Halloween is one of the best nights of the year for kids who get to collect candy and dress up. For kids with food allergies, it is still fun, but can also be dangerous. Moms of kids with food allergies know just how stressful it can be to have kids who can’t eat certain foods but who still want to participate in the holiday. Below are my 8 best tips for staying safe this Halloween, whether that means double checking your candy or staying in with an alternate activity.
1. Bring Emergency Medicines With You
Double check your medication before leaving the house for trick-or-treating. Make sure you have the Epi-pen, Benadryl, Zofran, or whatever you need in order to keep your kids healthy.
2. Look for Teal Pumpkin Houses
Check the list of Teal Pumpkin Project locations, or look for teal pumpkins on porches near you. If you don’t know what the Teal Pumpkin Project is, it helps match kids with allergies together with houses that offer non-food treats. As a house that passes out candy, you can put your house on their list for trick or treaters in your area to find. You can list the hours that you will be home and what type of treats you have to pass out, or you can just add your home address.
Houses are also encouraged to place a teal-colored pumpkin outside their house to help kids find the right location.
This tip may work best if you are in a larger city, or an area that is more allergy-friendly. In our area last year, there was one house on the map, and it was 30 minutes away. This year, there are over 30 businesses that are participating all over our town!
I honestly wasn’t expecting to see that since we live in a small town. Check the map, even if you looked last year or several weeks ago.
3. Alert Others to Your Child’s Medical Issues
Consider a medical alert bracelet – if you already have one, make sure your kids are wearing it and that the information is up to date. If something were to happen, this helps first responders see that your child has allergies at a glance. This is especially helpful if your peanut allergy child is able to go Trick or Treating with friends on his own, or if you have kids going with friends or neighbors.
Kids are likely to eat the candy as they go house to house, so even if your child knows not to eat anything until you check it over, their friends probably won’t be thinking to check if their candy has nuts in it while they eat it around your child.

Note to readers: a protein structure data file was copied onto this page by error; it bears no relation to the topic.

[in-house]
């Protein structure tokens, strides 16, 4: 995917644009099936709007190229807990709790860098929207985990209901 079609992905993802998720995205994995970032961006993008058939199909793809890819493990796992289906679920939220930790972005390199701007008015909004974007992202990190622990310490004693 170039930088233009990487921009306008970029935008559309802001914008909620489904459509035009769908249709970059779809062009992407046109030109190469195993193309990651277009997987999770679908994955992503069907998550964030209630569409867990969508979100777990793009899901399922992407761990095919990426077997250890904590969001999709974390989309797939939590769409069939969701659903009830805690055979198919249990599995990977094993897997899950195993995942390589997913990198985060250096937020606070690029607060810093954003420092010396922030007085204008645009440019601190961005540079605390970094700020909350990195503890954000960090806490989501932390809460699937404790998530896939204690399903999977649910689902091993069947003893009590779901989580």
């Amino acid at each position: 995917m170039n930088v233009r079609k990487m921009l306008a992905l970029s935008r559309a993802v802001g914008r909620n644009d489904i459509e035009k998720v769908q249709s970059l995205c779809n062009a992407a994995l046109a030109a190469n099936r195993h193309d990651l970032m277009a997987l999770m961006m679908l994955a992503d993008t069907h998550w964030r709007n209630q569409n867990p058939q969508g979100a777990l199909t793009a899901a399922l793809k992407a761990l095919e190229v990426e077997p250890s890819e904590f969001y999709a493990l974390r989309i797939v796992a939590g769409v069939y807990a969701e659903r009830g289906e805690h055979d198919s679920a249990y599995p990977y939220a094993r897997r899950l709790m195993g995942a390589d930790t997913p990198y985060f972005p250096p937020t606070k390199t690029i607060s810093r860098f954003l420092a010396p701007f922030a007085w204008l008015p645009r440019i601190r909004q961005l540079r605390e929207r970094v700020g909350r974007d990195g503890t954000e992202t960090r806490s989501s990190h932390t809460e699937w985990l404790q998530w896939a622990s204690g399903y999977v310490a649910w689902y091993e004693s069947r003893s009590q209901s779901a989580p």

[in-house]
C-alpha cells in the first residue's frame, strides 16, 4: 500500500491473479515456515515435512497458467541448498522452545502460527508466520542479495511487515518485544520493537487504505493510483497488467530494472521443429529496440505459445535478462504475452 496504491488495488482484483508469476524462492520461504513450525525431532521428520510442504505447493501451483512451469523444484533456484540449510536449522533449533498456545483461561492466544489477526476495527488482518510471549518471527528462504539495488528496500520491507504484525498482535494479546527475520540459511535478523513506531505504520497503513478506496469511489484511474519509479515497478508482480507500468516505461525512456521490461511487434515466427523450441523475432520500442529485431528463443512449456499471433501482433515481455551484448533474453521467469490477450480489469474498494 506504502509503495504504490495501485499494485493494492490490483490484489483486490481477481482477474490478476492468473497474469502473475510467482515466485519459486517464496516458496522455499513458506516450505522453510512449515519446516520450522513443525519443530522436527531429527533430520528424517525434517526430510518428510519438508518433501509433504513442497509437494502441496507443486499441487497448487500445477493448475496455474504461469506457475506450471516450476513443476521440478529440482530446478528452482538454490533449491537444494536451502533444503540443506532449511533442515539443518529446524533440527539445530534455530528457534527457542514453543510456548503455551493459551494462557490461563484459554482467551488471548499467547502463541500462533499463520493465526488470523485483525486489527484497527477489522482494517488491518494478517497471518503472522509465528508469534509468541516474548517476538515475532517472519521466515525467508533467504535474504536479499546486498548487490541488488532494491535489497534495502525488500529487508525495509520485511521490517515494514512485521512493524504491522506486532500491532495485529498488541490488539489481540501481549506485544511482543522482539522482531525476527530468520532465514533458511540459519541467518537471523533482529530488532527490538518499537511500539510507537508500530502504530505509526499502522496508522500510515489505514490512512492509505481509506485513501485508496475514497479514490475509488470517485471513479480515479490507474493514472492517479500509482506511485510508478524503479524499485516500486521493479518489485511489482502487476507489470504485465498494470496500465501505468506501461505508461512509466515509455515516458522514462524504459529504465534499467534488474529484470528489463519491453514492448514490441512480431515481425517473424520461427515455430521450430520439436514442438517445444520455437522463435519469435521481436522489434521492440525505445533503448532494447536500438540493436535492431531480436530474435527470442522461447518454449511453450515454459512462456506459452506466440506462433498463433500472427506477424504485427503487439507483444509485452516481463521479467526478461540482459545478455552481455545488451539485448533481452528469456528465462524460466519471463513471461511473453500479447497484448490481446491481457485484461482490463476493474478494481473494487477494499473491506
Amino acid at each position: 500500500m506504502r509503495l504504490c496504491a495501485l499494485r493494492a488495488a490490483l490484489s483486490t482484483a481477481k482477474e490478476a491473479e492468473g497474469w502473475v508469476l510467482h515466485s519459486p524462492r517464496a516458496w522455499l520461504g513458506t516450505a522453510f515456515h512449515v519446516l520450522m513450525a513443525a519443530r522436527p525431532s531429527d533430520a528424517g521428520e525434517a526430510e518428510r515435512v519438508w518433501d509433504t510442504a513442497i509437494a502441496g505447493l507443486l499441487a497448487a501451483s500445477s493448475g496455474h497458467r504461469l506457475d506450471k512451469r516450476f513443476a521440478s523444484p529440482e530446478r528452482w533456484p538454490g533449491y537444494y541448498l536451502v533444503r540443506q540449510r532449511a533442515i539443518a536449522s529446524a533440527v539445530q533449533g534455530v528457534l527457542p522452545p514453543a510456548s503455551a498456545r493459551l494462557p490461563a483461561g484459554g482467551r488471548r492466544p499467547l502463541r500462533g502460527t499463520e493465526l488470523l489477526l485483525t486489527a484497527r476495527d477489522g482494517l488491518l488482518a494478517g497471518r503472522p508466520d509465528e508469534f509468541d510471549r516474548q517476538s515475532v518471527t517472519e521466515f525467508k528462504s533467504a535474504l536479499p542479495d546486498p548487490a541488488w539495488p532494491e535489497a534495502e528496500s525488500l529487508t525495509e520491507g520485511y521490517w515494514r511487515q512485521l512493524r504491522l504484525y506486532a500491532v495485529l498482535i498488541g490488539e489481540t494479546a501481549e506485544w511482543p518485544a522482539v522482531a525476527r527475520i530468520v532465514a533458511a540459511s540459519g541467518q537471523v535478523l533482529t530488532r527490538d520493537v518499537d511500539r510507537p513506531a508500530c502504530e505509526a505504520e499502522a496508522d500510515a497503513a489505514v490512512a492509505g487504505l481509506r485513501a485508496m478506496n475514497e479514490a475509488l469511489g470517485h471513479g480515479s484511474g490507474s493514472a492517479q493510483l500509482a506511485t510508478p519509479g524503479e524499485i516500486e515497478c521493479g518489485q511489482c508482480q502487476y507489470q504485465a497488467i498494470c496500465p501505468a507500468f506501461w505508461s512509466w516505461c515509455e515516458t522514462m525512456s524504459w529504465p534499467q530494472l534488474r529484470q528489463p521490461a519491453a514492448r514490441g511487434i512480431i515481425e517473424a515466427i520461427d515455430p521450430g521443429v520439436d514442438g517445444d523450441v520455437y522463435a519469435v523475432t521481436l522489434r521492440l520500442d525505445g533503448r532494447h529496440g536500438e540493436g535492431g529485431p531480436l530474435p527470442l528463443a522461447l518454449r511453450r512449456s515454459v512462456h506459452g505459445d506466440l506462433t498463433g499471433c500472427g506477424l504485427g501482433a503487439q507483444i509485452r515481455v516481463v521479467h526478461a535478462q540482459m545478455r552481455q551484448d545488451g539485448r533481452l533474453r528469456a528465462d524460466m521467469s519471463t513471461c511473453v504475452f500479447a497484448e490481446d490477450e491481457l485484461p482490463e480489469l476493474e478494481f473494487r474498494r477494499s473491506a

4. Double Check the Ingredients
Double check the ingredients of EACH piece of candy that your child will be eating. I’ve written a master guide to safe candies for kids with allergies, and it has a HUGE list of popular Halloween candy and their top allergens.
The ingredients can be different for the holiday varieties of many popular candies, so make sure you look at them all. Certain sizes of candy bars can be gluten free, while others are not. Some regular versions of candy are soy free, but the fun size is not. Some of it depends on the factory that the candy is packaged in.
My best tip here is to make a list of candy that you know is safe ahead of time, and stick to those candies (especially if you are passing out munchies in the dark). I know it can be so tempting to start opening candies as soon as you collect them, but take a couple of seconds and read the label twice to make sure it’s safe.
5. Pass Out Treats to the Neighbors in Advance
This is great if you have a close knit neighborhood or family that is close by that you trust. We hand out safe candy and toys to neighbors that know our kids the night before. Check with them beforehand to make sure they are ok with it and see if they will be home. Then leave them a little note that tells what costume your kids will be wearing, along with a bag of treats to pass out to your child.
6. Skip Trick or Treating Altogether
For those with very dangerous or severe allergies that make participating in trick or treating a no go, schedule some alternate activity that makes the night special without the food. Consider checking out a fall festival, staying home with a movie and passing out non-food treats to other kids, or completing a family scavenger hunt as an alternate activity.
You can do so many things to make this really fun still – make a tent and camp out in the living room with glow sticks or have a puzzle building contest. This is great for older kids with severe food allergies or limited food options.
Last year my husband had COVID-19 on Halloween. We were quarantined, and we couldn’t pass out any candy. Instead, we had a couple of sweet friends who dropped bags of candy on our front porch.
We took that and our candy that we were going to pass out to trick or treaters, and I hid it around the house. Then we turned off all the lights and let the kids hunt for the candy using flashlights. It was so much fun, and it really took the sting out of not being able to go trick or treating. This could be done with small toys or baggies of safe food if your child can’t do any candy.
7. Instead of Eating the Candy, Donate It!
Trick or treat for as much candy as possible, then work with your kids to box it up and donate it to deployed soldiers or kids in the hospital through your local Ronald McDonald house. There are several programs where local businesses (usually dentist offices) partner to collect extra Halloween candy and then they ship it to troops who are deployed. Treats for Troops and Operation Gratitude both have programs like this in the United States.
8. Trade Out the Candy for a Toy
Have the Switch Witch pay your kids a visit. The Switch Witch comes at night to swap out candy for a basket of toys, or in some cases one large toy. If you want the Switch Witch to visit, have your kids trick or treat as usual, then at the end of the night set their candy buckets out on the porch. While everyone is sleeping, the Switch Witch will come and trade their candy for a toy!
No matter how you decide to spend your Halloween, stay safe!